My over-the-road-oak June

IMG_2847As you can see, my oak hasn’t really changed since May, when it achieved its full canopy.

However, what’s new this month is that for the first time I saw a green woodpecker in the oak (you’ll have to trust me on this, it wasn’t captured on camera) and that, together with a comment from Bob Flowerdew on Gardeners’ Question Time regarding the number of species the oak supports, got me thinking about the oak as a habitat.

According to the Woodland Trust oaks support more life forms than any other native tree and host over 280 species of insect, who in turn supply many British birds with an important food source.

Last month I talked about the Oak Apple, caused by the Gall Wasps’ larvae.  Today I thought I’d look at a couple of other insects residing in the oak.

Firstly, the oak bark beetle (Scolytus intricatus), which depends on the oak tree for its survival. The female oak-bark beetle gnaws a vertical tunnel into the bark of the tree, forming a chamber where she deposits her eggs. The larvae develop in or under the bark and when they emerge, they gnaw tunnels of their own away from the original chamber, creating a vast network of tunnel homes. whose larvae create a distinctive pattern of galleries in the tree’s wood.

See photo from below showing the larger horizontal ‘mummy’ tunnel and all the larvae tunnels radiating from it. Note how their tunnels widen as they travel away from the centre.  Oh they grow up so fast!

Nut weevils, on the other hand, don’t use the tree itself, but instead use the acorns.  They have long, thin snouts (called a rostrum) and the female uses it to drill a hole into an acorn where she lays her eggs. When the larvae hatch they grow inside the nut until they are ready to pupate after the acorns have fallen to the ground.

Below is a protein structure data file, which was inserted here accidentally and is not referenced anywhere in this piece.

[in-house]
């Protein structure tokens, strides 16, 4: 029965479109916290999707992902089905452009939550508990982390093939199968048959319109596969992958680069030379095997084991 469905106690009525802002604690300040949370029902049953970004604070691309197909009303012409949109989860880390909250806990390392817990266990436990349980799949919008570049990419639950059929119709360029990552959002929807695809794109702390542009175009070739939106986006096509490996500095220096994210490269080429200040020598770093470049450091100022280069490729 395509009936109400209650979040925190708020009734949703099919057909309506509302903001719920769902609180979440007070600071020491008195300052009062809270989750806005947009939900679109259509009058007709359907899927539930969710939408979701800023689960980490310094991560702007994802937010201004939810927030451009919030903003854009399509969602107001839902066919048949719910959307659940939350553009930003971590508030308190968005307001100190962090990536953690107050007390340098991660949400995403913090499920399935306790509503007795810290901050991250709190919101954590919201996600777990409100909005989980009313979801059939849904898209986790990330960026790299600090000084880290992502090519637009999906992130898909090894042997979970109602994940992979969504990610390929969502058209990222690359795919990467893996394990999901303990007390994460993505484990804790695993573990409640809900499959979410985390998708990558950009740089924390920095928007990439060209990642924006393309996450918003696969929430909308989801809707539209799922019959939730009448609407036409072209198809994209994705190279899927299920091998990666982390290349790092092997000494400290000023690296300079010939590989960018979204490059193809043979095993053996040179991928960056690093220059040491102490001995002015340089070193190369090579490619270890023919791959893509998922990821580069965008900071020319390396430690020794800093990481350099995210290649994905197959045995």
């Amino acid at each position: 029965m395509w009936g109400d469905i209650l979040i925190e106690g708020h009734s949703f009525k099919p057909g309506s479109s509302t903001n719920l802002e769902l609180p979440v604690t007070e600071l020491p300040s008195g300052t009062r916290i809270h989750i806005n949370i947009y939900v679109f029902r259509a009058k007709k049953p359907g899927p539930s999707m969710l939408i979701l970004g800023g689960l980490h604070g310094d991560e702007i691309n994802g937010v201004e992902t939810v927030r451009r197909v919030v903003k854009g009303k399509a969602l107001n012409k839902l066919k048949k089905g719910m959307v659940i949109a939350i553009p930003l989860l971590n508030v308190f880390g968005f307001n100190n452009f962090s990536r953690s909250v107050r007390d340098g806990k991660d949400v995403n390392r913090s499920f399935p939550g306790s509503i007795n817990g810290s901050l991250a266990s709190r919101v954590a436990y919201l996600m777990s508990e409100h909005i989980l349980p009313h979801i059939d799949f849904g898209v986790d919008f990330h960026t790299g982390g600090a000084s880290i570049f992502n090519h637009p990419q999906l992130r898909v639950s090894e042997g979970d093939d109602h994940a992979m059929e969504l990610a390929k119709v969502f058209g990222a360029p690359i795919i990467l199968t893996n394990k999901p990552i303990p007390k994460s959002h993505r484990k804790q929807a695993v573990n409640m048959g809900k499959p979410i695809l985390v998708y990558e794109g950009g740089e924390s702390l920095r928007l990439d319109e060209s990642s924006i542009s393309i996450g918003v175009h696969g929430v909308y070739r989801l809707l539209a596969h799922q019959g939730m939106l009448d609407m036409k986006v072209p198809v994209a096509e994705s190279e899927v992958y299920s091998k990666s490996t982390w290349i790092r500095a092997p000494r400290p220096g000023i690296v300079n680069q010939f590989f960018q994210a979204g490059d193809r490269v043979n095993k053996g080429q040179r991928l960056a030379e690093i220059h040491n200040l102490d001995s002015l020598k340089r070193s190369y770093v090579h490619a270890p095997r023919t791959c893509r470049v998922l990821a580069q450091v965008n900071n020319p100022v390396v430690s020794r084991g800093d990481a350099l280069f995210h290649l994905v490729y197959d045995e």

See photo below from  Is it just me or does it look like a smile?

With thanks again to Lucy at Loose and Leafy for hosting this ‘Follow a tree’ meme.



5 thoughts on “My over-the-road-oak June

  1. Chloris

    Great post Jenny, thank you , I didn’ t know about the oak bark beetle or the nut weevil. I did know that the oak supports more life forms than any other tree though. And it is so beautiful and majestic. So a great choice of tree. You won’ t run out of things to tell us about it. And you saw a woodpecker, how wonderful!

    1. jenhumm116 Post author

      Hi Chloris, the woodpecker was actually on the lawn in the garden when I first saw it. I don’t know who was more surprised, I’d somehow never imagined one down on the ground!
      He quickly flew up into to oak but had flown further away before I could get my camera.

    1. jenhumm116 Post author

      It’s such a great meme to encourage me to discover things I probably wouldn’t have come across otherwise. And with the oak supporting so many creatures I’m sure they’ll always be more to discover!

  2. Lucy Corrander

    That’s fascinating about the oak bark beetle. With the tree being able to host so many insects I suppose it can cope? I hope so because I’m wanting to say how beautiful the burrowings are. If I knew they had caused serious injury to the tree I would be disappointed. Can’t say I feel the same way about the weevil larva.

    A few weeks ago I took a photograph of holes in bark on a fallen tree in the New Forest. It didn’t come out brilliantly well so I didn’t use it on my blog – and I didn’t know what had caused the holes. Looking at the way they are lined up regularly and in parallel in your picture I’m wondering if here is a clue..


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